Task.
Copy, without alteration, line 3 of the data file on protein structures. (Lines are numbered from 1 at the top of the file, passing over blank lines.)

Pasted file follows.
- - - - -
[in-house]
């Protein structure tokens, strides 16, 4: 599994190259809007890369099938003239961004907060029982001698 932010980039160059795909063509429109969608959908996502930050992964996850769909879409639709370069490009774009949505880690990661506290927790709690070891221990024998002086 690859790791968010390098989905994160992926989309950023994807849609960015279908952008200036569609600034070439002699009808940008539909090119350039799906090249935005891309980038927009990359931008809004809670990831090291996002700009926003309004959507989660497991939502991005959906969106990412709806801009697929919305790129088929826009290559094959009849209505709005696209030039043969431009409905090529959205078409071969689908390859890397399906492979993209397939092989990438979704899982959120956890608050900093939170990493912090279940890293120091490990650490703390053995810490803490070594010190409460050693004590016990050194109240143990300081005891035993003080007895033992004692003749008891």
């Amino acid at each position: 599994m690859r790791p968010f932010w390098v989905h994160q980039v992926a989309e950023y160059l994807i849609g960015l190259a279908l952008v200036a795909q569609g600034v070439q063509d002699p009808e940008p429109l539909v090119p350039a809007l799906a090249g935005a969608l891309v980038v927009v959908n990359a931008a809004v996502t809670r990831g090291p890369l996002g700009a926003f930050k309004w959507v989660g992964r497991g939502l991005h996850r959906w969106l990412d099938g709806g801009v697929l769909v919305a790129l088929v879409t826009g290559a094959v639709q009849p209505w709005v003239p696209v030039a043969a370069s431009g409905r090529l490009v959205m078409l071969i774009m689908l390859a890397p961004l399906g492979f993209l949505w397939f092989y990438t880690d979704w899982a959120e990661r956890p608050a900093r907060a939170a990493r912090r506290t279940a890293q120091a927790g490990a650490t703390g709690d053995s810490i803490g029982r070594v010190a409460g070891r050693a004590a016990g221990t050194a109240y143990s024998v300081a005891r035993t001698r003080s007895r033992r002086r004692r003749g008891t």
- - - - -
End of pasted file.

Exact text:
């Amino acid at each position: 599994m690859r790791p968010f932010w390098v989905h994160q980039v992926a989309e950023y160059l994807i849609g960015l190259a279908l952008v200036a795909q569609g600034v070439q063509d002699p009808e940008p429109l539909v090119p350039a809007l799906a090249g935005a969608l891309v980038v927009v959908n990359a931008a809004v996502t809670r990831g090291p890369l996002g700009a926003f930050k309004w959507v989660g992964r497991g939502l991005h996850r959906w969106l990412d099938g709806g801009v697929l769909v919305a790129l088929v879409t826009g290559a094959v639709q009849p209505w709005v003239p696209v030039a043969a370069s431009g409905r090529l490009v959205m078409l071969i774009m689908l390859a890397p961004l399906g492979f993209l949505w397939f092989y990438t880690d979704w899982a959120e990661r956890p608050a900093r907060a939170a990493r912090r506290t279940a890293q120091a927790g490990a650490t703390g709690d053995s810490i803490g029982r070594v010190a409460g070891r050693a004590a016990g221990t050194a109240y143990s024998v300081a005891r035993t001698r003080s007895r033992r002086r004692r003749g008891t």